Seth M. answered • 10/12/19

BS in Physics and Engineering, Taught High School and College Students

The detailed way to approach this is to break each force into its orthogonal (x and y) components, sum these, then re-combine them to arrive at the resultant force vector. There are short-cut ways of doing this, but for the sake of providing a clear example, I'll be a bit tedious.

It doesn't really matter which direction and rotation we use for our angles as long *as we are consistent throughout the entire problem*.

Find the sum of the forces in the x-direction:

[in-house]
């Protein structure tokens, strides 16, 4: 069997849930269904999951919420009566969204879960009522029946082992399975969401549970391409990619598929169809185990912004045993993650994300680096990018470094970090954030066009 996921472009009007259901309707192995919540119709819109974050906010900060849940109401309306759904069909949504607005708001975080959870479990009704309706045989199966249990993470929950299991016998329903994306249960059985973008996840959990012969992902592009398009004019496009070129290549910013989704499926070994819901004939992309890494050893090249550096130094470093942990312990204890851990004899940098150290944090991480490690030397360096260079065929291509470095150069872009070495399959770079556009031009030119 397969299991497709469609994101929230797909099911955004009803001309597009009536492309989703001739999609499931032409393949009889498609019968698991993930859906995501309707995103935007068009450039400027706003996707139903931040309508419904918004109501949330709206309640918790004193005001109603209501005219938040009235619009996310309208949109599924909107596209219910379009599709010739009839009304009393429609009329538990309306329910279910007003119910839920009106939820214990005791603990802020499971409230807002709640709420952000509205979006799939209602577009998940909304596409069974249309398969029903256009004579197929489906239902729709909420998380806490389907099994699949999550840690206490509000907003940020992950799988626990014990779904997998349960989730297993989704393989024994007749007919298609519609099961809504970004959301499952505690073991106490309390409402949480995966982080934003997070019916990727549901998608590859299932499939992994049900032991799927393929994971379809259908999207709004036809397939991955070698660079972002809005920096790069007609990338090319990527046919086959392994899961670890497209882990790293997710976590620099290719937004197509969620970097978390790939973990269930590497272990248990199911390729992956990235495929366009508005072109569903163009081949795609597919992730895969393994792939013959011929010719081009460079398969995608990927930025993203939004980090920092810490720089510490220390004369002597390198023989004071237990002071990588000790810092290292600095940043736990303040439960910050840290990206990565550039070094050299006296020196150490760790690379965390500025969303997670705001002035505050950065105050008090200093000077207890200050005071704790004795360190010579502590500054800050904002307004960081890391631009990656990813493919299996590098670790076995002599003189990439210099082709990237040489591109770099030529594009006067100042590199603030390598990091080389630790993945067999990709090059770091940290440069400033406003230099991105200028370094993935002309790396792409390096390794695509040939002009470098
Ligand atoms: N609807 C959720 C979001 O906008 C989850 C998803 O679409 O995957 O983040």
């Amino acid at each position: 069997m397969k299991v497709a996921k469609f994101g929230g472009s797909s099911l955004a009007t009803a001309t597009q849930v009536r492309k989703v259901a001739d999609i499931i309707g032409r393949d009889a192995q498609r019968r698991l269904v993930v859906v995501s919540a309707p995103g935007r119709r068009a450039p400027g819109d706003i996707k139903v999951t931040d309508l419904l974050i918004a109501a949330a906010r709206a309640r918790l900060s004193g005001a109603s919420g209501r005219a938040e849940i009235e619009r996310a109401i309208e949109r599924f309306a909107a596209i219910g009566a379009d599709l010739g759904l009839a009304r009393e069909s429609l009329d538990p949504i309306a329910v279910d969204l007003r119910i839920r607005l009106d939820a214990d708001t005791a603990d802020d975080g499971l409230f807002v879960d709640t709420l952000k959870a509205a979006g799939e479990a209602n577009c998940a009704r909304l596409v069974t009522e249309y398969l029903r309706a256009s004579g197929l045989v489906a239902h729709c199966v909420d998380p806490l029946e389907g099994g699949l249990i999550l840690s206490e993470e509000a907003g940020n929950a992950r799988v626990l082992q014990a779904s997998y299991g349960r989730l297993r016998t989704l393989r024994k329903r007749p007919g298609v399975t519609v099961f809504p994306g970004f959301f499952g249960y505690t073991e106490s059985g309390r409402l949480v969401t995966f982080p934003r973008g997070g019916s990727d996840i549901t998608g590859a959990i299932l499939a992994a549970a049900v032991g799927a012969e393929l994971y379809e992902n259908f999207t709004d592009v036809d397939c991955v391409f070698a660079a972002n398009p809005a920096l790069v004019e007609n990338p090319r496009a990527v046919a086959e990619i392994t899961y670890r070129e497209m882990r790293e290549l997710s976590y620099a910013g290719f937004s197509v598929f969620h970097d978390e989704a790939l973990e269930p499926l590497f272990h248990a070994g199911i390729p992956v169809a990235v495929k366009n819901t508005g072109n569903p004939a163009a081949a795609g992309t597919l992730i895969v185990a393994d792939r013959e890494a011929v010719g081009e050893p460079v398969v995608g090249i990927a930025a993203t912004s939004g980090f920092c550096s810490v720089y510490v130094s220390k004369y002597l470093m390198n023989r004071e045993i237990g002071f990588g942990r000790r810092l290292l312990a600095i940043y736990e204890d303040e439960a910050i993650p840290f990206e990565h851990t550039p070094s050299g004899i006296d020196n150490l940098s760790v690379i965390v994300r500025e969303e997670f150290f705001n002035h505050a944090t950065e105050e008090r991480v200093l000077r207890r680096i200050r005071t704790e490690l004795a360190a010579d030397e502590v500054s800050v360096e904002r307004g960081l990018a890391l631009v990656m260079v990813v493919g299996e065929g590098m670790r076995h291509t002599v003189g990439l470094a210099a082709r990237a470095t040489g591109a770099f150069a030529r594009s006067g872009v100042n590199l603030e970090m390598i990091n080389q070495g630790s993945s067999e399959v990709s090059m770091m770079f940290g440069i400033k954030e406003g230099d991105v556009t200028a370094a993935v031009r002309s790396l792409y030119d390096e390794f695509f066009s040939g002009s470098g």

F1x = 23.2N x cos(14.1) = 22,5N

F2x = 35.4N x cos(139) = -26.7N

F3x = 77.7N x cos(289) = 25.3N

Fx = 21.1N

Find the sum of the forces in the y-direction:

F1_{y} = 23.2N x sin(14.1) = 5.65N

F2_{y} = 35.4N x sin(139) = 23.2N

F3_{y} = 77.7N x sin(289) = -73.5N

F_{y} = -44.7N

The magnitude of the force is found by taking the square root of the sum of the squares of our orthogonal vector forces:

F = √(21.1^{2} + (-44.7)^{2}) = √(445 + 2000) = √2445 = 49.4N

The angle of movement can be found via a number of methods. An easy one is to us arc-tangent:

TANθ = O/A = Fy / Fx = -44.7 / 21.1 = -2.12

θ = TAN^{-1}(-2.12) = -64.7^{o} or 295^{o}

So, the magnitude of the sum of the forces is 49.4N and the block will accelerate in the 295^{o} direction.

Does that make sense?